11 May A Good Defense can be Offensive
A few weeks ago I had drafted this post about how our learned defensive behaviors might make us feel safer but often at the expense of connection. Finding a way to be present and aware, so that when a threat arises we are able to respond to it is preferable to being on guard. I sat down to edit it just now and immediately thought of a post a friend wrote today. It’s the story of his coming to this exact understanding I was trying to articulate. He wrote,
Since adolescence, I had maintained strong emotional boundaries, and cordial yet distant relations with my family of origin. I believed I was not accepted for who I am, and chose to preëmpt the pain of criticism and rejection. And while I rejected the judgmental Christianity and Southern values of my youth, the damage to my sense of self lingered. This strategy served a purpose of self-preservation, but it was a blunt instrument that also did damage. With respect to my mother, it has proved deeply dissatisfying to us both.BB
The post goes on to explain that, through a plant medicine experience, he found divine compassion and acceptance for his mother as well as himself. After settling with this experience, he reached out to her with love and was met with love. He continued,
I am grateful for my mother’s love and support. She and I both have made mistakes as parents. Everyone does. What matters is our love and divine connection. Like so much about this era, it’s time to move on, deconstruct the old order and connect with what matters. This Mother’s Day I continue this process and offer my gratitude and love to my mother
While being wary of others may make us feel that we are being “safer,” it can push people away, while simultaneously keeping us disconnected from ourselves. If we see the world – and others – as inherently dangerous, then our nervous system is always on high alert, which means we have to overcome our own defenses in order to be present with other people. Our defensive posture makes it hard for us to fully hear what others are trying to communicate to us, and it also signals to others that we aren’t really listening. Unfortunately, this defensiveness makes it difficult for us to be present, and we often aren’t even aware that we are communicating such profound resistance. However, many people react to this kind of lack of presence and lack of listening very badly. Since the defensive person isn’t even aware of what’s going on, things can easily escalate. When we examine our relationships, we can see how this might play out in different ways.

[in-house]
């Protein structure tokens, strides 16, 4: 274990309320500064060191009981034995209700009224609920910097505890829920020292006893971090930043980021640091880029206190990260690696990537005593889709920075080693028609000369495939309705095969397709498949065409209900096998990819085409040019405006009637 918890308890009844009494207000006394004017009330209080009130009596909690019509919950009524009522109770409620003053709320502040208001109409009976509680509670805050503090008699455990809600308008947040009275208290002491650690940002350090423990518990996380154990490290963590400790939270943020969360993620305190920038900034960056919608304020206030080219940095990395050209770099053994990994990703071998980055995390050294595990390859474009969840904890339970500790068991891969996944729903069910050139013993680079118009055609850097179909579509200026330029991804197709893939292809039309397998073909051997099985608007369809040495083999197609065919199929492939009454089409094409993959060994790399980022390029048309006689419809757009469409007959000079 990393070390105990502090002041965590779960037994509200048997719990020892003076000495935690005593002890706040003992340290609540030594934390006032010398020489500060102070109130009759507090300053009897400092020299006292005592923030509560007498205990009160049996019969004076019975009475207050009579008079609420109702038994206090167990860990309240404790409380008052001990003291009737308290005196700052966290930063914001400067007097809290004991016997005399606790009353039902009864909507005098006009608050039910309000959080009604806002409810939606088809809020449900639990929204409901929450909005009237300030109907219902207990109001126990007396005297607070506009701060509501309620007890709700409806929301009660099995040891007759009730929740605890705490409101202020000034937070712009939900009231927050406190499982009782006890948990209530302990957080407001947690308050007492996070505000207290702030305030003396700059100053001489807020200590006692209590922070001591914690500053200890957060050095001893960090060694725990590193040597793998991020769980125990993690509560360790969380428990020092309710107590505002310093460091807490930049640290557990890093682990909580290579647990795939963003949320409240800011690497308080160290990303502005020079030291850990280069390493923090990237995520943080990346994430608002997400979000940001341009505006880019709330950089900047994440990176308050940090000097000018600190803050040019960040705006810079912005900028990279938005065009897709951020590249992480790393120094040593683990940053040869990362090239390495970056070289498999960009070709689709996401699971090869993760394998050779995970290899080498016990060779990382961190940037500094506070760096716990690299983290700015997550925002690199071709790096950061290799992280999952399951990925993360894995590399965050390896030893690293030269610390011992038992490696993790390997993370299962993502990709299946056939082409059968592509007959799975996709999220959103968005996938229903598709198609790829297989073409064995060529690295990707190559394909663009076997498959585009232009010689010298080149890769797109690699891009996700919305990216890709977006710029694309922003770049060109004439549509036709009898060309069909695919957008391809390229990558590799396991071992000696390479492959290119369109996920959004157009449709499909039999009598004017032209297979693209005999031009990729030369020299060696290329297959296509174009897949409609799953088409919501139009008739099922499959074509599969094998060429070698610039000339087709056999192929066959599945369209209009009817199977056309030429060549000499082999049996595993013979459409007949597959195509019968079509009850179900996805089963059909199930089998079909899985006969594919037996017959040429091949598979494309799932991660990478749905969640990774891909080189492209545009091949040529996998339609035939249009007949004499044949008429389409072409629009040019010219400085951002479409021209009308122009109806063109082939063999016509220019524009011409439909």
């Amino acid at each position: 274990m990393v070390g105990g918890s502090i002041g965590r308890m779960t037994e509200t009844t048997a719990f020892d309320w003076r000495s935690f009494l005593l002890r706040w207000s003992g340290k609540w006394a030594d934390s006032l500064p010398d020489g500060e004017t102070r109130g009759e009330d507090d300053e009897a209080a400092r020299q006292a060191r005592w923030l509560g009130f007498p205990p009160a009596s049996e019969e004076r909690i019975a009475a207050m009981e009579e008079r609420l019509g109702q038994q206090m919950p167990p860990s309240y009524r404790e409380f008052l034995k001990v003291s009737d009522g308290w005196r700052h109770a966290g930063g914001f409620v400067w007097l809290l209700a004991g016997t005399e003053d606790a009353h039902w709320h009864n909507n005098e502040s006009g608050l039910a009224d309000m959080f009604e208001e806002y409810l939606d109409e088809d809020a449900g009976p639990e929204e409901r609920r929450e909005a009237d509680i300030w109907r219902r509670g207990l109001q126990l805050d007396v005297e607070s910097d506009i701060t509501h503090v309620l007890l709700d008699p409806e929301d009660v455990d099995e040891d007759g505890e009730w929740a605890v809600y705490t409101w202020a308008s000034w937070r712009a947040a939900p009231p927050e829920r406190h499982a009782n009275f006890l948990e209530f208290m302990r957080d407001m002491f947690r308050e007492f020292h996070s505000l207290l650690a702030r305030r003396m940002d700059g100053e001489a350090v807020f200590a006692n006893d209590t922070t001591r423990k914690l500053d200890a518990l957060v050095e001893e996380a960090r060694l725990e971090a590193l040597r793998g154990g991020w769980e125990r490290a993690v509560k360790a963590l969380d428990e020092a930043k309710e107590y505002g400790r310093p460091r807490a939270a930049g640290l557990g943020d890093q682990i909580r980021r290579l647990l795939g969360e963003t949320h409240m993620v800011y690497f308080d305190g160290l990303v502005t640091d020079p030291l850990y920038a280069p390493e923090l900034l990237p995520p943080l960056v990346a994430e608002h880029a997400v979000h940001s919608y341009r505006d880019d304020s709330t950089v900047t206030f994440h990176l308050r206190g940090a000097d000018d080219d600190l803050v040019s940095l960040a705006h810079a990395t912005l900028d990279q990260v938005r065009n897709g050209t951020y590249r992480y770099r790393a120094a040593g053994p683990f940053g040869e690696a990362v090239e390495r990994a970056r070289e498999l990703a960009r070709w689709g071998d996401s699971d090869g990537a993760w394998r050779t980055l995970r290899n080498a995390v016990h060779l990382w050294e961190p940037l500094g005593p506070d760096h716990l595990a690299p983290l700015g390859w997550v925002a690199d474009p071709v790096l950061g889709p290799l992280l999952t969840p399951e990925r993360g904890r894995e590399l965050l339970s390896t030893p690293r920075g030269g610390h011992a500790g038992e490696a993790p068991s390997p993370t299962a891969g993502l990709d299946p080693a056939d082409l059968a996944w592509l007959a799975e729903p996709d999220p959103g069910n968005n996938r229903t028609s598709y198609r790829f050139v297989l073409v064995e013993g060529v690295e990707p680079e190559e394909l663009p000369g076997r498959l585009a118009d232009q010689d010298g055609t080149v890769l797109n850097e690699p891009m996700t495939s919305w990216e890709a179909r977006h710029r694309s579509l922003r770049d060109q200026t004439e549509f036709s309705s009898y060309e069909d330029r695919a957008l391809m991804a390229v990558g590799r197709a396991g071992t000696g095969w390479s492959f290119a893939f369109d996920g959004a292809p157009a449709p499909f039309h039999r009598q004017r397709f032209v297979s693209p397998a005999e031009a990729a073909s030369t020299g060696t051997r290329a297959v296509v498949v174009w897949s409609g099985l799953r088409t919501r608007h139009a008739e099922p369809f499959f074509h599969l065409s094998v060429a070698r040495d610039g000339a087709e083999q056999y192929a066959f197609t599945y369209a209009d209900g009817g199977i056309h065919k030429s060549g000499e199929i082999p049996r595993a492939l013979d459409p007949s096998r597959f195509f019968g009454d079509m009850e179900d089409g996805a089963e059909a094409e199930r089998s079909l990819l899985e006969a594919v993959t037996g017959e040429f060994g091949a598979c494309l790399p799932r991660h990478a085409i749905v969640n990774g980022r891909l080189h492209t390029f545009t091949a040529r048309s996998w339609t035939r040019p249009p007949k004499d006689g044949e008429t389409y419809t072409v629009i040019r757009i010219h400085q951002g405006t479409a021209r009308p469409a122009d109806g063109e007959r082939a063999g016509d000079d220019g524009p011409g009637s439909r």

The good news is that if we use our awareness, we can begin the process of dialing back our defenses. This doesn’t mean that we need to be completely trusting of everyone that we encounter, or do things that make us uncomfortable. However, we can begin to examine why it makes us uncomfortable and determine if the reaction is keeping us safe or keeping us stuck. The truth is, that if we are more present, it can be much easier to be aware of those who we need to be wary of and those who are better-intentioned. Our defensiveness often leaves us so focused on protecting ourselves that our vision is limited.
In my friend’s post, the change described is rapid and profound. Plant medicine clearly can be very powerful when used wisely. It isn’t however, a magic potion. Instead, it’s a tool that helps people gain greater insight. I have not tried Ayahuasca, but I have read a lot of good things about it. I have tried other psychedelic drugs and I credit them with a lot of powerful awarenesses that have stuck with me on a deeper level. It’s not that they have radically altered my behavior or my patterns. However, I often find myself grounding my thoughts with a spiritual awareness born of these experiences. When I’m making photographs, I’m often pushed to gently think of things from another perspective and this often yields work that feels new to me.
I struggle with putting down my defenses just a little more all the time. Much of my writing is an effort to be as present and real as I can. The goal is to help others feel that not only is it safe to live in this way, but in fact even better to. This does not mean that I float through my relationships in a state of ease and openness. My daughter and I go head to head a few times a week. We both have work to do, and we’re doing it. The best offense is less defense, and less offense. It’s collaboration.